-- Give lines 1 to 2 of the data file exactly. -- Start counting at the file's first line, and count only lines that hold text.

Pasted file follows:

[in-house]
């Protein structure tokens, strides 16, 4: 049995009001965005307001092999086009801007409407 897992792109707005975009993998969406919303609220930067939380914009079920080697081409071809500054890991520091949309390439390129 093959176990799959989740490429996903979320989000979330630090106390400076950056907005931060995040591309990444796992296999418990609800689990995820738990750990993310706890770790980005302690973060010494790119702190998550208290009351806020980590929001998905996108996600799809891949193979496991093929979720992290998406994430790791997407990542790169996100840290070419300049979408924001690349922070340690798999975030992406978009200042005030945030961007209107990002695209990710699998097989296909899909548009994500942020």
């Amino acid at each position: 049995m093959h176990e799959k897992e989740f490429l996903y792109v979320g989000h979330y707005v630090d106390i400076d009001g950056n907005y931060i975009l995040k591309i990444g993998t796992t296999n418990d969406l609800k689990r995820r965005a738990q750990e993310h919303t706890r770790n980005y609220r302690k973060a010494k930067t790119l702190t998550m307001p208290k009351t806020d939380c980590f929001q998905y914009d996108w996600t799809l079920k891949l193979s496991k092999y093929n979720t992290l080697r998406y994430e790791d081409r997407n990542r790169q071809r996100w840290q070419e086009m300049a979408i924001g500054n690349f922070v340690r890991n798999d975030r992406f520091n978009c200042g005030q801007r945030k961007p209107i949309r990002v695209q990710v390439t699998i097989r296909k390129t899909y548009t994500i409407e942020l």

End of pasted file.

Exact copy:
[in-house]
């Protein structure tokens, strides 16, 4: 049995009001965005307001092999086009801007409407 897992792109707005975009993998969406919303609220930067939380914009079920080697081409071809500054890991520091949309390439390129 093959176990799959989740490429996903979320989000979330630090106390400076950056907005931060995040591309990444796992296999418990609800689990995820738990750990993310706890770790980005302690973060010494790119702190998550208290009351806020980590929001998905996108996600799809891949193979496991093929979720992290998406994430790791997407990542790169996100840290070419300049979408924001690349922070340690798999975030992406978009200042005030945030961007209107990002695209990710699998097989296909899909548009994500942020």